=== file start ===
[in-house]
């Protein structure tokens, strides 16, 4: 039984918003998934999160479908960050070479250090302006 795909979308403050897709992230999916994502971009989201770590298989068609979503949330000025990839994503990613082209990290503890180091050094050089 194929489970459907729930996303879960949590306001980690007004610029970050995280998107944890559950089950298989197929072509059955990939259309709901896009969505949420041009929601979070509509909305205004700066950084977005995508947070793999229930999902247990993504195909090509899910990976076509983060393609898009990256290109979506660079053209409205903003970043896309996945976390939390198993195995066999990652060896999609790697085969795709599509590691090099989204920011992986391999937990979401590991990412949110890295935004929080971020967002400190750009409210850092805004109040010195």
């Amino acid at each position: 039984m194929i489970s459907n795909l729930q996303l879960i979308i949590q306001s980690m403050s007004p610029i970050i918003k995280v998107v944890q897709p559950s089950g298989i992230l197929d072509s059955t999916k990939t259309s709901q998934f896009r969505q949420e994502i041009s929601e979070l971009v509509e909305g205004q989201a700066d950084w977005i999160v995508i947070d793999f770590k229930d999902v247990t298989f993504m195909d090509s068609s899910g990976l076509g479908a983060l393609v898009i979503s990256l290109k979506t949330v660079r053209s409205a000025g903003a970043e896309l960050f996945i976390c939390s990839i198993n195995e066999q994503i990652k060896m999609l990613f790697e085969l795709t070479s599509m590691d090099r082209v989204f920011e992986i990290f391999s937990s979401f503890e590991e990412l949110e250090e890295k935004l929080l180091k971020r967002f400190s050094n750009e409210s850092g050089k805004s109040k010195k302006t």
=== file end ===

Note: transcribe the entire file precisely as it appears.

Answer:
[in-house]
């Protein structure tokens, strides 16, 4: 039984918003998934999160479908960050070479250090302006 795909979308403050897709992230999916994502971009989201770590298989068609979503949330000025990839994503990613082209990290503890180091050094050089 194929489970459907729930996303879960949590306001980690007004610029970050995280998107944890559950089950298989197929072509059955990939259309709901896009969505949420041009929601979070509509909305205004700066950084977005995508947070793999229930999902247990993504195909090509899910990976076509983060393609898009990256290109979506660079053209409205903003970043896309996945976390939390198993195995066999990652060896999609790697085969795709599509590691090099989204920011992986391999937990979401590991990412949110890295935004929080971020967002400190750009409210850092805004109040010195």
């Amino acid at each position: 039984m194929i489970s459907n795909l729930q996303l879960i979308i949590q306001s980690m403050s007004p610029i970050i918003k995280v998107v944890q897709p559950s089950g298989i992230l197929d072509s059955t999916k990939t259309s709901q998934f896009r969505q949420e994502i041009s929601e979070l971009v509509e909305g205004q989201a700066d950084w977005i999160v995508i947070d793999f770590k229930d999902v247990t298989f993504m195909d090509s068609s899910g990976l076509g479908a983060l393609v898009i979503s990256l290109k979506t949330v660079r053209s409205a000025g903003a970043e896309l960050f996945i976390c939390s990839i198993n195995e066999q994503i990652k060896m999609l990613f790697e085969l795709t070479s599509m590691d090099r082209v989204f920011e992986i990290f391999s937990s979401f503890e590991e990412l949110e250090e890295k935004l929080l180091k971020r967002f400190s050094n750009e409210s850092g050089k805004s109040k010195k302006t």